In the spring of 2014, the new normal is here to stay, and it has no froth.  FutureFirm was probably a fringe activity back in 2009.  Now, an event like FutureFirm would be one of the key places to go for answers.  Indeed, I have very serious senior in-house lawyers at Fortune 100 companies who want to run this type of colloborative competition to help better design tomorrow's legal departments.  So stay tuned for that.

I hope you are sufficiently curious to do a bit of time travel and give "What Ails the Large Law Firm?" a read.  I would welcome your thoughts and feedback. 

May 1, 2014 in Data on the profession, Innovations in law, Law Firms, Legal Departments, Structural change | Permalink | Comments (0)

Monday, April 28, 2014

Critiquing Law Schools -- Some Perspective

Humblepie-e1288647520854Every few months, whether I like it or not, I get served a slice of humble pie.   I thought those tiring of the steady stream of law school critiques might find this slice particularly tasty, as someone else (me) is ingesting it.

Over the last few years, I have begun reading books on management and leadership.  My interest in this topic is driven partly by my belief that law schools will be tooling up in this area in the years to come; and partly by a desire to learn about, and acquire, what I hope to teach.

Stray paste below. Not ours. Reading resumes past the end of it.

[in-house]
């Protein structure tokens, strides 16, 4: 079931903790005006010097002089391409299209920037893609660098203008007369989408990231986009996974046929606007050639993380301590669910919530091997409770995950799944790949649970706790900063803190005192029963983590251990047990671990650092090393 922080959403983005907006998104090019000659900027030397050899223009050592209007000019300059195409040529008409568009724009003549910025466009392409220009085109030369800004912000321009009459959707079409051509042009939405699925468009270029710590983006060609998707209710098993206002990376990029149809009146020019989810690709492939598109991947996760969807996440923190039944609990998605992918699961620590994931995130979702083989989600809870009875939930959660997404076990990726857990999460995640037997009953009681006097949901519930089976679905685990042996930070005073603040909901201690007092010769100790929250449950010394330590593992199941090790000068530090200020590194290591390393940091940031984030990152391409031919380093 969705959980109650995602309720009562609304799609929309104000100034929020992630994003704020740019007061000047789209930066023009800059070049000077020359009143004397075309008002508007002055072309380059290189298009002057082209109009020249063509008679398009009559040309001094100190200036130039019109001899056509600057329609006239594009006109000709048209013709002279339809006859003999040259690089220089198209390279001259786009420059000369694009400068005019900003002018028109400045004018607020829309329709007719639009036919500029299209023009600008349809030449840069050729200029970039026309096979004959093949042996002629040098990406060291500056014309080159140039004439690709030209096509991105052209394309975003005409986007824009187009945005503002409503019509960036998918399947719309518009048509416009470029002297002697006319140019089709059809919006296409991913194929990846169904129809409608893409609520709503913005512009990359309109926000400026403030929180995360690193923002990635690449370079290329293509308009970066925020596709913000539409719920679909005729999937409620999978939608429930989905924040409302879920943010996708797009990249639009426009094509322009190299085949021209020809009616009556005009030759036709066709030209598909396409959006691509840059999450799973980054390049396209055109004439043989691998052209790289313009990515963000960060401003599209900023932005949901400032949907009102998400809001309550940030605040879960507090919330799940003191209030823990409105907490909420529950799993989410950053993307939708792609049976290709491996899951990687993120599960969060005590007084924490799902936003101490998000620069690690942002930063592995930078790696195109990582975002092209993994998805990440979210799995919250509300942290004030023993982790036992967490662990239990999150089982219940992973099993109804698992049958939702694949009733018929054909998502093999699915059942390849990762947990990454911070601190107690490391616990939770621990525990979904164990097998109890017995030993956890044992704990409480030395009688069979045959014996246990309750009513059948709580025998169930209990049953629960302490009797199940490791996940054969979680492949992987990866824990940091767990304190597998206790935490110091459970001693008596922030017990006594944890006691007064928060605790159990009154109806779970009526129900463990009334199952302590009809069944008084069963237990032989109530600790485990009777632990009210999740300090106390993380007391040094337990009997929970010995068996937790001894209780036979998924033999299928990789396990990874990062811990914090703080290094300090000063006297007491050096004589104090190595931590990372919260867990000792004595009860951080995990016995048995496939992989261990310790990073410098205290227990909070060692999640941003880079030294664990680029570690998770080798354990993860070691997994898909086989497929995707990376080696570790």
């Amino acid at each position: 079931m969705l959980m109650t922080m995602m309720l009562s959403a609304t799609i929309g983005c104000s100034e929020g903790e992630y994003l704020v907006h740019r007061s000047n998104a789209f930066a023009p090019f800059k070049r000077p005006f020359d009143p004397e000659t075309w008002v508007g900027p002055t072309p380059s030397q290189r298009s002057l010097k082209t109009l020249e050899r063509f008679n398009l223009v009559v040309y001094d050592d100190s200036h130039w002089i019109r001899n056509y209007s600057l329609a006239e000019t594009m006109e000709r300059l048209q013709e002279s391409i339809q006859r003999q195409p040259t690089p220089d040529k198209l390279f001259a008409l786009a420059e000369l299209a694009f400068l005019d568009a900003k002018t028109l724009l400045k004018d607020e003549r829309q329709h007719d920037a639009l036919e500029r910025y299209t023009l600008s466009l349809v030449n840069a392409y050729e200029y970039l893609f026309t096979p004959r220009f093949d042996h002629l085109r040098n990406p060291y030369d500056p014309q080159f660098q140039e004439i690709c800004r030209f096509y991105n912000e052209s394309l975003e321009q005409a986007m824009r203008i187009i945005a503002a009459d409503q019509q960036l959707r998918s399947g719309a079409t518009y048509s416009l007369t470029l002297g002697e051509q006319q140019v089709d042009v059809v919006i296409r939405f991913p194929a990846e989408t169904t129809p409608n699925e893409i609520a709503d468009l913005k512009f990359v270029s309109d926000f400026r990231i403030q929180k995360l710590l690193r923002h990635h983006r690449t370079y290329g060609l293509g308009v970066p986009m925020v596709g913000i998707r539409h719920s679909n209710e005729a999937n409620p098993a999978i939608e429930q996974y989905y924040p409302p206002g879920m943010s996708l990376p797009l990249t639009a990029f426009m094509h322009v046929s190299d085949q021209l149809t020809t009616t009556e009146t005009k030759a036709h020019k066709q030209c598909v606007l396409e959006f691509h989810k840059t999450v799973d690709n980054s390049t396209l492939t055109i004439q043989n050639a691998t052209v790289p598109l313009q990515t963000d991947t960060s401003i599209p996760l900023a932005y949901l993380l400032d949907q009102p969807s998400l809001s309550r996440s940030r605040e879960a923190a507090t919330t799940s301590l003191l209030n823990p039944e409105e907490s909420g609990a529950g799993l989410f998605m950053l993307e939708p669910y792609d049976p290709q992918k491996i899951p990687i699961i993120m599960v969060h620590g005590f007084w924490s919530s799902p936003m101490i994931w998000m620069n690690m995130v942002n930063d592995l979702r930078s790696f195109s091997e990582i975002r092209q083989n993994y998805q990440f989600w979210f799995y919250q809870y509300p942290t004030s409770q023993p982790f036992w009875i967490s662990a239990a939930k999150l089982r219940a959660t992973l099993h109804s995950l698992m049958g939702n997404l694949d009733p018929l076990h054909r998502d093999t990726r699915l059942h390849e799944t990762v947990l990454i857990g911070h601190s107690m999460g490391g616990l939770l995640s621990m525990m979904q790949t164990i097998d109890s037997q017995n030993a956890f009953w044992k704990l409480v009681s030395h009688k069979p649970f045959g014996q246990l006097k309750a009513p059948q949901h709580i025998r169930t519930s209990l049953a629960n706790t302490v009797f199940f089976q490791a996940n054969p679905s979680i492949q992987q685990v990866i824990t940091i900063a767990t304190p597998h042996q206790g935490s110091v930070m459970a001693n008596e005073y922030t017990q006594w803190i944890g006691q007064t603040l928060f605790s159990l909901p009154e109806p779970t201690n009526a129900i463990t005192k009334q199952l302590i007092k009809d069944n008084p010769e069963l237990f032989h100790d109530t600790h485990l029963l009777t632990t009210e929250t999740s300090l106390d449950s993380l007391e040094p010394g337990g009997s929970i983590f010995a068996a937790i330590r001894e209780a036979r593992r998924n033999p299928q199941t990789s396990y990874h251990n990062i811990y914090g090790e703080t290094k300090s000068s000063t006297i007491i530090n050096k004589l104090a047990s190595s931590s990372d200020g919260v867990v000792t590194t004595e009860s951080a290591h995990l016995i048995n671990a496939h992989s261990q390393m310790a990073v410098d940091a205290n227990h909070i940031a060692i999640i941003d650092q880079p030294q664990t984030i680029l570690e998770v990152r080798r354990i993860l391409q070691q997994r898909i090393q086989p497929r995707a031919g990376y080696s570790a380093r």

The finest resource I have found on this topic is Management and Leadership: A Group of Letters to an Industrial Organization.  This book was originally published in 1948 by Carl Braun, a prominent industrialist of the early and mid-20th century.  Braun wrote this book, and several others, for the benefit of his managers at C.F. Braun & Co., which was an engineering company that designed and built many of the nation's oil refineries.  I was drawn to Braun because his company was such a spectacular and enduring success.  

The success, however, not not merely financial.  What made C.F. Braun so successful for so long was Braun's relentless drive to maximize the potential of every person in his organization.  

Now let's think about that -- reaping large profits by putting your people first.  For Braun, this was not a abstraction.  It was, in fact, the company's track record over a period of several decades.  In 1989, 35 years after Carl Braun's death, C.F. Braun & Co. was sold to what is now Kellogg Brown & Root (KBR).  And today, people who worked there are still reminiscing over the positive impact the company had on their lives and the lives of their families.  If you think I am exaggerating, check out the C.F. Braun Alumni Group on LinkedIn.